The competition at the Tal Memorial was a fitting tribute to the great man
I have enjoyed very much following the Tal Memorial tournament which finished this week in Moscow. World number 1 Magnus Carlsen performed his now regular trick of winning his last round game to take the tournament laurels. He was the only unbeaten player in a blood-soaked contest which contained an unusually high percentage of decisive games many of which were hugely entertaining. Following hard on the heels of a fairly turgid World Championship match between Anand and Gelfand this tournament demonstrated once again that the current generation of elite Grand Masters are capable of delivering some genuinely outstanding and entertaining stuff.
One trend that I’ve noticed really starting to take shape in the coverage of top flight tournaments over the last few years has been the live broadcast of games on the internet. The Tal Memorial was no exception in this regard with games being broadcast on the tournament website. The live commentary that accompanied it was only available in Russian (the World Championship match also featured an excellent English commentary stream which included some of the worlds best players as pundits assessing the games as they evolved) but English language commentary was offered on websites such as Playchess, Chess.com and, best of all in my view, ChessTV. This last site utilised Australian GM Ian Rodgers in the commentary booth. He was very entertaining and you can still replay the videos at the Chess TV website.
If you are interested in something a bit more bite sized and easy to digest then I’d have no hesitation in recommending that you take a look at Daniel King’s “Play of the Day” You Tube channel. King is an excellent trainer and commentator and in each video he picks an interesting game or position from each round of the Tal Memorial and manages to present it with clarity and real insight. I found these entertaining and useful but also intelligable. What’s more, they’re free. Enjoy!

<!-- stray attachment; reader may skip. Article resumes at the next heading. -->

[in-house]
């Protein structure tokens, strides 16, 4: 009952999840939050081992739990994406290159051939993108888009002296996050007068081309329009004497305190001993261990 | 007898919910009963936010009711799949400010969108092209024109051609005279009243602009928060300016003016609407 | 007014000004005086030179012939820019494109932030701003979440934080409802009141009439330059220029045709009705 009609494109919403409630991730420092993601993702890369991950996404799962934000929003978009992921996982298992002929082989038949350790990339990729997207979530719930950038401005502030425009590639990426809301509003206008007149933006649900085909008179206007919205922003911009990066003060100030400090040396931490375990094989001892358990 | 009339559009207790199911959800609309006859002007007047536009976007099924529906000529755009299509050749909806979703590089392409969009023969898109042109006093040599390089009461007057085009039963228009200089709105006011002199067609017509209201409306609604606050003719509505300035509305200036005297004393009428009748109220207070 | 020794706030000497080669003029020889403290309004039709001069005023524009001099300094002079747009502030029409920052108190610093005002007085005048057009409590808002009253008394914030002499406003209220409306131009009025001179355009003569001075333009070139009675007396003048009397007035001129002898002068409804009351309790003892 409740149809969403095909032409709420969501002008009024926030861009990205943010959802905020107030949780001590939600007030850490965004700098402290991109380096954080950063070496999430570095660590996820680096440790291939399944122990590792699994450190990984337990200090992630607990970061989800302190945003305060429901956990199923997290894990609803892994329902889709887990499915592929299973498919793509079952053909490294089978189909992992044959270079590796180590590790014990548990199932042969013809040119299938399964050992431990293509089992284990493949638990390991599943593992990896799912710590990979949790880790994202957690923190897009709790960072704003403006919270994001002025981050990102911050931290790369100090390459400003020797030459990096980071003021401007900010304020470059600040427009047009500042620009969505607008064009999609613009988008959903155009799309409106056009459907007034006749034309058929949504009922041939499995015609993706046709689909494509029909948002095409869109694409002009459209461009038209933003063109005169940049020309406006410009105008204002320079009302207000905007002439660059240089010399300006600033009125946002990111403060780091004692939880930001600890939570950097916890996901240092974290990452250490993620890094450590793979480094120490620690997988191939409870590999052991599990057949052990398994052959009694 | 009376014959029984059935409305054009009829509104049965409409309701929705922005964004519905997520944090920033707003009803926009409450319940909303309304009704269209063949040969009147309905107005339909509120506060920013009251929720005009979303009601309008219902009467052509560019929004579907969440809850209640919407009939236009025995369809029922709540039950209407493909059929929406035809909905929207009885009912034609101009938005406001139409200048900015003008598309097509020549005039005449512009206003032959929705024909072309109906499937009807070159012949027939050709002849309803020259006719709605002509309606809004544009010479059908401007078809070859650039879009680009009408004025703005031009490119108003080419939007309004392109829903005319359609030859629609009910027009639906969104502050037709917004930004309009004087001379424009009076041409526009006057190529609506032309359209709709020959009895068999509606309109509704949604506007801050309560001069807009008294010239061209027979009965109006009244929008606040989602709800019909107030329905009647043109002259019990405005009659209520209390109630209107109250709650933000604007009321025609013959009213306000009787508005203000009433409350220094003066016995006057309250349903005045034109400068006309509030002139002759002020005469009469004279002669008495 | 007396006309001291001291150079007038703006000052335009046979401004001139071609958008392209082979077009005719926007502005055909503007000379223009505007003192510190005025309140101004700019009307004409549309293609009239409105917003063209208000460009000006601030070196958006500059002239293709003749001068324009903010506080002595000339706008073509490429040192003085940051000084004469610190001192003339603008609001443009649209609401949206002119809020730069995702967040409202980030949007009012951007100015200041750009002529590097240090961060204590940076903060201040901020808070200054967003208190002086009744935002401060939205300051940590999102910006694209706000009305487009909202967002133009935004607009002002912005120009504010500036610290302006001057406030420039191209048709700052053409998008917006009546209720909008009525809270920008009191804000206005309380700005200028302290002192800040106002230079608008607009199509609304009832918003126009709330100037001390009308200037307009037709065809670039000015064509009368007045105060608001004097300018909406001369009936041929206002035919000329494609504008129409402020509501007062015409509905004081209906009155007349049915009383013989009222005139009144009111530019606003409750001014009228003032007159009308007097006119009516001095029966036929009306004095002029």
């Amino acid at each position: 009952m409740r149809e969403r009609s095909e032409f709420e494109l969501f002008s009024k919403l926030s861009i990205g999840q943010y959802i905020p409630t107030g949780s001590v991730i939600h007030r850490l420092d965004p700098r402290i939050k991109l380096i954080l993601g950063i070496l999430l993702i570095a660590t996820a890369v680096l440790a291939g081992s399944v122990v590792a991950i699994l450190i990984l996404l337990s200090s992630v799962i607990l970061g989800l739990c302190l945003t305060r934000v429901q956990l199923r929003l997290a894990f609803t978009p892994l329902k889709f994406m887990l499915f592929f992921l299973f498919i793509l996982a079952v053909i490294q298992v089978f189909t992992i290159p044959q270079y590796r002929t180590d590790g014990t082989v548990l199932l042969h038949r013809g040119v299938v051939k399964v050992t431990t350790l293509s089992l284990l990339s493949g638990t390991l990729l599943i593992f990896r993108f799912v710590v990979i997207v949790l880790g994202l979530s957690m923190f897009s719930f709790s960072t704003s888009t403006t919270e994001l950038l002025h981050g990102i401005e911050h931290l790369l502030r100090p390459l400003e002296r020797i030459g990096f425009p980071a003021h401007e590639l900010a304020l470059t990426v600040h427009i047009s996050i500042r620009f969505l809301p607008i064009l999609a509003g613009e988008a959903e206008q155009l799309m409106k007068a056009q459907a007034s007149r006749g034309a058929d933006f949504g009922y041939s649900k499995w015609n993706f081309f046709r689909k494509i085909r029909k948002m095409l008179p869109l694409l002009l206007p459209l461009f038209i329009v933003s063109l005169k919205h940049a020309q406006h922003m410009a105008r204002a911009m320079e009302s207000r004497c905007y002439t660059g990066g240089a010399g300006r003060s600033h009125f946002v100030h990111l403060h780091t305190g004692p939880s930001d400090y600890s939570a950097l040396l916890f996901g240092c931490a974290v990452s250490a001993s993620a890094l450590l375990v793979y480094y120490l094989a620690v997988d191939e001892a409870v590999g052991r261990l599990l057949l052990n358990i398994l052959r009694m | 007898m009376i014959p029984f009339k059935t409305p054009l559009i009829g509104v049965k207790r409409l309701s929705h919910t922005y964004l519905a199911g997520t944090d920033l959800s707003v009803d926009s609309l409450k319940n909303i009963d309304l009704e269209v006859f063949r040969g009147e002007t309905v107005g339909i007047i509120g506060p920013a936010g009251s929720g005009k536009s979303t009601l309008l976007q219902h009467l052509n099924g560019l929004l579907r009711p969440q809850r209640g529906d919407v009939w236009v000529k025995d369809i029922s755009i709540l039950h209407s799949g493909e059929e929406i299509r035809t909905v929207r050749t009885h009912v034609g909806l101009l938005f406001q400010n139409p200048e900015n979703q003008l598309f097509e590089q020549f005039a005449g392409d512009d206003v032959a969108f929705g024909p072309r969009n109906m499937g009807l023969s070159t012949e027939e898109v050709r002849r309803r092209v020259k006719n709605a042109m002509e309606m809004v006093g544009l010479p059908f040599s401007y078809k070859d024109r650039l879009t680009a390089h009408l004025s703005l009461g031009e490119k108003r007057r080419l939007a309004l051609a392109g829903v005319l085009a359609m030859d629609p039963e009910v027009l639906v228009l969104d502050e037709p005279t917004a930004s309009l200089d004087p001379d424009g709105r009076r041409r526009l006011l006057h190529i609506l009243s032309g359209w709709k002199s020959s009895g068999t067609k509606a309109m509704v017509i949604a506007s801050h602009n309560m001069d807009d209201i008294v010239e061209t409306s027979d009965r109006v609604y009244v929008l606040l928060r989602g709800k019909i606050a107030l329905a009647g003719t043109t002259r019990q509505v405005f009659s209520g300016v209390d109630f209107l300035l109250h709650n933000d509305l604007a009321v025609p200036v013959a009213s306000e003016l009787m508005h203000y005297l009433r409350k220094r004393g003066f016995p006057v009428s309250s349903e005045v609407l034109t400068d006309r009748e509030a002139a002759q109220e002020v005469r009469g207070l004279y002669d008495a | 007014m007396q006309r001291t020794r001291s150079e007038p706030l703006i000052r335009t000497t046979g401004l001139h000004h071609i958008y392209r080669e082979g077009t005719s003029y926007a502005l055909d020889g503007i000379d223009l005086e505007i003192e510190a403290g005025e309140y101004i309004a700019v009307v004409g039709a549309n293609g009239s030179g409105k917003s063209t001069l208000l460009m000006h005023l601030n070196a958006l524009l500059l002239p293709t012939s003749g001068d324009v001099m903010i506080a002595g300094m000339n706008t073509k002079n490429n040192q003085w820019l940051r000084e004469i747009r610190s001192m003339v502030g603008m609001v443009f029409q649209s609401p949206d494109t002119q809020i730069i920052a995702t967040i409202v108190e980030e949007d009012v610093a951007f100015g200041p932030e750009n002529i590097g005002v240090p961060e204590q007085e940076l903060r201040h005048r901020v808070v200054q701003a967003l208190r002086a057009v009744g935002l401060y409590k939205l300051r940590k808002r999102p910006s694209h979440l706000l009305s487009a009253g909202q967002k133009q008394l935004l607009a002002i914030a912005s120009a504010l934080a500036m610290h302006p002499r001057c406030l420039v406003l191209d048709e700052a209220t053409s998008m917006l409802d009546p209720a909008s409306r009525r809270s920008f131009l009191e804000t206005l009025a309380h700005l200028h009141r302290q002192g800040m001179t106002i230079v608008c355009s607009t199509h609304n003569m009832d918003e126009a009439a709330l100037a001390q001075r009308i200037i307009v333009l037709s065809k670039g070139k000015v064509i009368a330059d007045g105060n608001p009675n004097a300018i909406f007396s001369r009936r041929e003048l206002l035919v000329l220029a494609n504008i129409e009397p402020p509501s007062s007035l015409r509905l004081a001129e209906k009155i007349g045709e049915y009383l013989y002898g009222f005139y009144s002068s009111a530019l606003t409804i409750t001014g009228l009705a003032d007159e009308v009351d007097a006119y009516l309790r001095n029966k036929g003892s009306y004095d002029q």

Q – How do we know that Neanderthal Man played blindfold chess?
A – Because in excavations of their sites no chessboards or pieces have been found.”
It’s an old and rather cheesy joke but don’t let that hide the essential truth that it exploits. The physical manifestation of the game of chess (the board and pieces) only exists to help us players visualise the moves. Once you have learned chess notation and grasped of the rules you can play the game in your head. That virtually none of us practice this is an indication of how difficult it is to do. If you’ve never tried it I recommend you give it a go. It is mind bogglingly difficult! However, one skill that, throughout history, sets aside the very best chess players from us mere mortals is their ability to do this very thing.